Changing the Way We Look at Pain & Functional Outcomes in Spine Surgery


Clint DevinSpine surgery has made great strides over the past decade from a big open procedure to a small, less invasive surgery in many cases. Patients are able to ambulate quicker, leading to shorter length of stay at the hospital, faster recovery and ultimately higher patient satisfaction. In the future, many spine cases will be moved into the outpatient setting.

But to make the transition safely and effectively, many spine surgeons are looking for a better way to handle postoperative pain management, especially for patients who have been dependent on narcotics for non-operative pain management.


"Prior to the 1990s, pain was managed without narcotics, or narcotics were limited. Around 1995, the American Pain Society in conjunction with the American Society of Anesthesiologists began a national campaign to address the perceived under-treatment of pain. Pain as the '5th vital sign initiative' emerged in 1998 from the Veterans Affairs system, followed in 2001 by implementation of new pain management standards by the Joint Commission. Around this time there was a push in pain management to begin using narcotics in non-malignant conditions, such as back and joint procedures, and then there was an exponential growth in the use of narcotics. Interestingly, current domestic sales account for 99 percent of the global hydrocodone consumption. More alarming is the fact that opioid overdose is the second leading cause of accidental death," says Clinton Devin, MD, assistant professor of Orthopaedic Surgery and Neurosurgery at Vanderbilt Spine in Nashville, Tenn.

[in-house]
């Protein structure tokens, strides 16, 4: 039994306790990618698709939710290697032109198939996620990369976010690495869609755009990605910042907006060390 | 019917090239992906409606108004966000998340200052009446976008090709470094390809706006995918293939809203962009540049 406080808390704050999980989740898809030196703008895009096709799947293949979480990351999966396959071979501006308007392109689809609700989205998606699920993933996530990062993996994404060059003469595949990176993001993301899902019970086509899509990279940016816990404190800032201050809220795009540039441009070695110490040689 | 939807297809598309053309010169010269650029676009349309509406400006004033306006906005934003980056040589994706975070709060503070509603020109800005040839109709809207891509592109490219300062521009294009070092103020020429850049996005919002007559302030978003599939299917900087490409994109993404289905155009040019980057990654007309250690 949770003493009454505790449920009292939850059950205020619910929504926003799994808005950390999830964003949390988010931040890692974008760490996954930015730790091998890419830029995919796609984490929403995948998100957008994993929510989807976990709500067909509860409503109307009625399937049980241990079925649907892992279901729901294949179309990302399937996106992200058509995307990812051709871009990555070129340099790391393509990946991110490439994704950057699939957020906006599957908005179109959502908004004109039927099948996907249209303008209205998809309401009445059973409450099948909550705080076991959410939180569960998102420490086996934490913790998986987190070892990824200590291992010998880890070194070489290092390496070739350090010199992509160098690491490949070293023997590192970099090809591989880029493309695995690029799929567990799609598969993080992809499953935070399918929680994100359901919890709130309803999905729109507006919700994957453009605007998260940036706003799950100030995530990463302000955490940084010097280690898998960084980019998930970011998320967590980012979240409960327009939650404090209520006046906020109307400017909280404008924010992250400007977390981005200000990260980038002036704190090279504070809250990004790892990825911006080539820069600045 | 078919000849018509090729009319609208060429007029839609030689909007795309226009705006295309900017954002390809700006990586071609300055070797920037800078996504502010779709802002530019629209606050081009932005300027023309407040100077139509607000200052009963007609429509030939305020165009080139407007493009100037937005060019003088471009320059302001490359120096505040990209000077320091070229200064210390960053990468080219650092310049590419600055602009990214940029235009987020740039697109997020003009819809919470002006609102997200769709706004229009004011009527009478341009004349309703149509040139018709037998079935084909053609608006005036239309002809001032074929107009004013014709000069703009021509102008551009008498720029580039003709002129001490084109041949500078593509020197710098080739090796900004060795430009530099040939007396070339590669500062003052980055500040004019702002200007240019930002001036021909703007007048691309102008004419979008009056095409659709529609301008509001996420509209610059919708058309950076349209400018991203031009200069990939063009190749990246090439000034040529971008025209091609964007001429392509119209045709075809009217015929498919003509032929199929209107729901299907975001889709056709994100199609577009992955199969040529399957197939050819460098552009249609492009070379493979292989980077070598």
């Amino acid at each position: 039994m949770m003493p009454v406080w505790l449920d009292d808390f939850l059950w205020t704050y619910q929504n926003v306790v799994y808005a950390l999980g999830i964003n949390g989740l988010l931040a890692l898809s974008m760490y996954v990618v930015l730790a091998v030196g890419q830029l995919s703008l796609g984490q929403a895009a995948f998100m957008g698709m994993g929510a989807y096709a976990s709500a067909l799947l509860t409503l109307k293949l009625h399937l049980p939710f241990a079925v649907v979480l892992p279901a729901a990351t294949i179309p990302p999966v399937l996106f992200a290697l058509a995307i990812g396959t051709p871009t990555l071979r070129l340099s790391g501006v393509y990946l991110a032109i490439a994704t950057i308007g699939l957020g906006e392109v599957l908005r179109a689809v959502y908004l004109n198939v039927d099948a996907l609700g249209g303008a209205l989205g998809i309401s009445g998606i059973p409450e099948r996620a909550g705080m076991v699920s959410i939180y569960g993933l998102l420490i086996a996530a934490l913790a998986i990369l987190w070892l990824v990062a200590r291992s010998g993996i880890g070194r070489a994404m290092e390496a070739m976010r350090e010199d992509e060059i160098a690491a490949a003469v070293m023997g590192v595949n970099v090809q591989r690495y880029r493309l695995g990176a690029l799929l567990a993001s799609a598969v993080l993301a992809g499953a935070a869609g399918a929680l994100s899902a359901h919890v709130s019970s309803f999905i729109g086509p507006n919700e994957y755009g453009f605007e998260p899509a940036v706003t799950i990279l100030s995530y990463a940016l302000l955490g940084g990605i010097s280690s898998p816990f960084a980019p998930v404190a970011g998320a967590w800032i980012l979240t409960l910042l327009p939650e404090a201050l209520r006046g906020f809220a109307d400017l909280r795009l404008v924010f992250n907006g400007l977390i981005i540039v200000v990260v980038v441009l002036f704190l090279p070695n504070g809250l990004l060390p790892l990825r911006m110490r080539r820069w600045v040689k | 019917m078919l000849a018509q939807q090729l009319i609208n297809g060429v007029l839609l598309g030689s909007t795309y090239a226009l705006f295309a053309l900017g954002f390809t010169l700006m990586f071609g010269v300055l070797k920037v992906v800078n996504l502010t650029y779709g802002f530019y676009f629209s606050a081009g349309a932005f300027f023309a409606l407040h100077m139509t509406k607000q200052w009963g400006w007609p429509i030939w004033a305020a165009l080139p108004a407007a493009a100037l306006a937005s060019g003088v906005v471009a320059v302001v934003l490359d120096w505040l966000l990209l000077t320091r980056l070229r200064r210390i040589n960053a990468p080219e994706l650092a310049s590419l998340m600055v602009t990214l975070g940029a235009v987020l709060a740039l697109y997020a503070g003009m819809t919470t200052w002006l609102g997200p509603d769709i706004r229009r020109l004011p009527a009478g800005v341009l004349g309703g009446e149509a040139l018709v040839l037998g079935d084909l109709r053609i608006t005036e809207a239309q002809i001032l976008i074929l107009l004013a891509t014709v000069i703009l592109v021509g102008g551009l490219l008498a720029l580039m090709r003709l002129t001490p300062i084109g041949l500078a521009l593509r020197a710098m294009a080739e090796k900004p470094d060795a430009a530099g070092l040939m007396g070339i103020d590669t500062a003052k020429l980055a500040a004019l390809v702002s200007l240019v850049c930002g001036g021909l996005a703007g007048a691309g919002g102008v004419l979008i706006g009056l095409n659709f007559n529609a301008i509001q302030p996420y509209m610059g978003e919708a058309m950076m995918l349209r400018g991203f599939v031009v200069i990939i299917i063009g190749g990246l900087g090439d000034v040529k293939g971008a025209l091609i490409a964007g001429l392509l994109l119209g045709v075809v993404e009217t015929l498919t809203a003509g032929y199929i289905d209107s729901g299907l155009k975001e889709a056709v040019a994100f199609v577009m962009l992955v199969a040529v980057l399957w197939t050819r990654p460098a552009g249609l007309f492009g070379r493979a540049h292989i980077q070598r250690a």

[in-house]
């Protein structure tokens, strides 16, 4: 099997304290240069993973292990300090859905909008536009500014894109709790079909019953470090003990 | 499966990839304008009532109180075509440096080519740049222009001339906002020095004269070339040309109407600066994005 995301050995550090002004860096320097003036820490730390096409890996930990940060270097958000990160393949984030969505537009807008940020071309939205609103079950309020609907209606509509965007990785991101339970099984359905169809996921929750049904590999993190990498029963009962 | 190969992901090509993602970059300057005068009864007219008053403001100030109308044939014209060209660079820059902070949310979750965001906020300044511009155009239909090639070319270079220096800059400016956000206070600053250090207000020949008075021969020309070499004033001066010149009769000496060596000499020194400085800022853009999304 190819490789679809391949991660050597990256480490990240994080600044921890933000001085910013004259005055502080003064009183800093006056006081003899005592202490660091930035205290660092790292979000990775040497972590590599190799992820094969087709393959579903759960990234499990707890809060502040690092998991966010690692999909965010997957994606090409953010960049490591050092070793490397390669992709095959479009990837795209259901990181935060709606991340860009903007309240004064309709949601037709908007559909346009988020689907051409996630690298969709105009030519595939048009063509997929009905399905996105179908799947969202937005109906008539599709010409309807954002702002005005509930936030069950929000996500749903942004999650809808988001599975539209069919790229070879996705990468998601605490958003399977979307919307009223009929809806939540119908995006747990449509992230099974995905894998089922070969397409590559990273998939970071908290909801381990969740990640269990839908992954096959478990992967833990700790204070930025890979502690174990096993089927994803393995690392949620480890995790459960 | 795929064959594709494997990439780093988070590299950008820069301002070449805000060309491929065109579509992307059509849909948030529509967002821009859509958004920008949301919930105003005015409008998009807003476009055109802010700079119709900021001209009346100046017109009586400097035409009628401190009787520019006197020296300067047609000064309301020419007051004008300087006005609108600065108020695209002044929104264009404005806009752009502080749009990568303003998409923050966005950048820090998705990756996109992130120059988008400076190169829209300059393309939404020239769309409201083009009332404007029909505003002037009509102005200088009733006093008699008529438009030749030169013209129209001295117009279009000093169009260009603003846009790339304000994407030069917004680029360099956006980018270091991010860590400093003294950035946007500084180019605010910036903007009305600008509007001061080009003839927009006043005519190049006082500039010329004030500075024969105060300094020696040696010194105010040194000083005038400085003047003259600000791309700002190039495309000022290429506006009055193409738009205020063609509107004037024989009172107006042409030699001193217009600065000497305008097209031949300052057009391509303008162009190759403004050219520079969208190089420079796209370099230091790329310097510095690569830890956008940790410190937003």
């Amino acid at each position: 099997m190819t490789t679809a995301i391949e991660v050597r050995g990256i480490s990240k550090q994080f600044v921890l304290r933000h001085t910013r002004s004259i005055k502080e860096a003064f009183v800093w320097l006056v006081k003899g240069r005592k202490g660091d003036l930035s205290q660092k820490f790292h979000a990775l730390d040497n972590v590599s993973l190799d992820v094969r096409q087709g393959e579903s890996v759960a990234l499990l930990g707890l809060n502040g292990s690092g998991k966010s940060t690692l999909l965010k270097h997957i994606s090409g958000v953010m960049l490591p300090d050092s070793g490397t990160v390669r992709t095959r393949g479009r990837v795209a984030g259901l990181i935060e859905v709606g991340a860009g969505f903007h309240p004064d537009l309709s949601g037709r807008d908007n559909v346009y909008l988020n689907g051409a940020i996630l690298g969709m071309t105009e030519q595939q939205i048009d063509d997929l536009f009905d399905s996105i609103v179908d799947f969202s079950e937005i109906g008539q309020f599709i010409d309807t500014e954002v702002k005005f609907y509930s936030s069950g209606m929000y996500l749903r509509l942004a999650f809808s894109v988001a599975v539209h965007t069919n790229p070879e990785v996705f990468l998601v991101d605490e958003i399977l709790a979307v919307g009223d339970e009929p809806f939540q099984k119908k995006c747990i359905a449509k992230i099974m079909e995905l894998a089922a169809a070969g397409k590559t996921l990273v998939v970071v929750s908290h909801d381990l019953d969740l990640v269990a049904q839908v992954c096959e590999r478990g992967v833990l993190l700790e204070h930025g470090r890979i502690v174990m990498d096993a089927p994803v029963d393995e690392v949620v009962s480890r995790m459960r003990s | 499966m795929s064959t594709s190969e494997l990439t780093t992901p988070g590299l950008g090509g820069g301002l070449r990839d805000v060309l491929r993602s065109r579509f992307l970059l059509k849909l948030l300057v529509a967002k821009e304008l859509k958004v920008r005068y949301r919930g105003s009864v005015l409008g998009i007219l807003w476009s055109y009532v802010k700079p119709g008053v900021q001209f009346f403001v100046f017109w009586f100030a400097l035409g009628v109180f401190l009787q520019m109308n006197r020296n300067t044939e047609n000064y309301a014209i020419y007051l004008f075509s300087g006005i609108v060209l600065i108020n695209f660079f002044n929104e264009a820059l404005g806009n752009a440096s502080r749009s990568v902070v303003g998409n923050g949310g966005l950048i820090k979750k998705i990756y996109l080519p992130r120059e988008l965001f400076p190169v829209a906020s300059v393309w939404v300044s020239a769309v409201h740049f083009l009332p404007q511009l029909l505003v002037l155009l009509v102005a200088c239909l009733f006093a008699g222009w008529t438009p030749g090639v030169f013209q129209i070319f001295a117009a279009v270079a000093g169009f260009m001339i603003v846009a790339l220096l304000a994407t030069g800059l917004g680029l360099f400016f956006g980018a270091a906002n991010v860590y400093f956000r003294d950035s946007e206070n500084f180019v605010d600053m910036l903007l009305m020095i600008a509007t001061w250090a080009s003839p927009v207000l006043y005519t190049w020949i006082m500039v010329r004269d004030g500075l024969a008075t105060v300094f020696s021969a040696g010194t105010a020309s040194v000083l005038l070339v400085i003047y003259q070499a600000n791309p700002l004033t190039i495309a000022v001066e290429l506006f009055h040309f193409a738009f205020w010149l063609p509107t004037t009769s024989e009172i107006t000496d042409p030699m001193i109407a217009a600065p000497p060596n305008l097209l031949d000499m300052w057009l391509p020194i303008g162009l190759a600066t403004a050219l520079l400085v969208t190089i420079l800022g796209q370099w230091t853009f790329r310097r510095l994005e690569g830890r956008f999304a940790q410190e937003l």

"In response to these complications, the pendulum is swinging the other direction and policy makers and physicians are beginning to recognize the significant dangers of the inappropriate use of narcotics," says Dr. Devin. "Fortunately laws are being enacted to prevent the overprescribing of narcotics." The issue however, is that many of these patients initially present to a spine physician's office having been prescribed opioids for months if not years as the primary method of managing pain. In patients with a structural issue, for which surgery is appropriate, physicians must address any prior narcotics use and abuse before they are able to perform a successful surgery.


"I will have opioid dependent patients go through a detox program before they undergo surgery," says Dr. Devin. "Careful preoperative counseling is important, validating the patient's pain, but noting that postoperative pain management in opioid dependent patients can be challenging." In both opioid dependent and opioid naïve patients, poor pain control leaves patients dissatisfied with their experience and often lengthens hospital stays and recovery time.


At the 2011 annual meeting for the American Society of Health Systems Pharmacists, data was presented showing opioid-related adverse events increased hospital length of stay by more than one day and added at least $1,100 in hospital costs. Another study found the median hospitalization costs increased 7.4 percent with ORAEs and length of stay increased 10.3 percent.


A 2003 study in Anesthesia Analogue reported 80 percent of postsurgical patients experience pain, and the worst pain occurs within the first 24 hours to 48 hours after surgery. A Frost & Sullivan survey of medical and surgical nurse managers and directors shows 60 percent reported inadequate pain control being problematic in 20 percent of postsurgical cases. Additionally, 56 respondents reported problems with complications related to postsurgical pain management in at least 20 percent of cases.


It's also important to note that increased length of stay increased medication costs and nursing time. While readmissions were fully reimbursed in the past, new payment methods for government payers, which are quickly being adopted by shared savings programs among commercial payers, will not reimburse — or not fully reimburse — for complications and readmissions. This puts providers at substantial financial risk for each patient who returns to the hospital or needs additional care due to adverse events.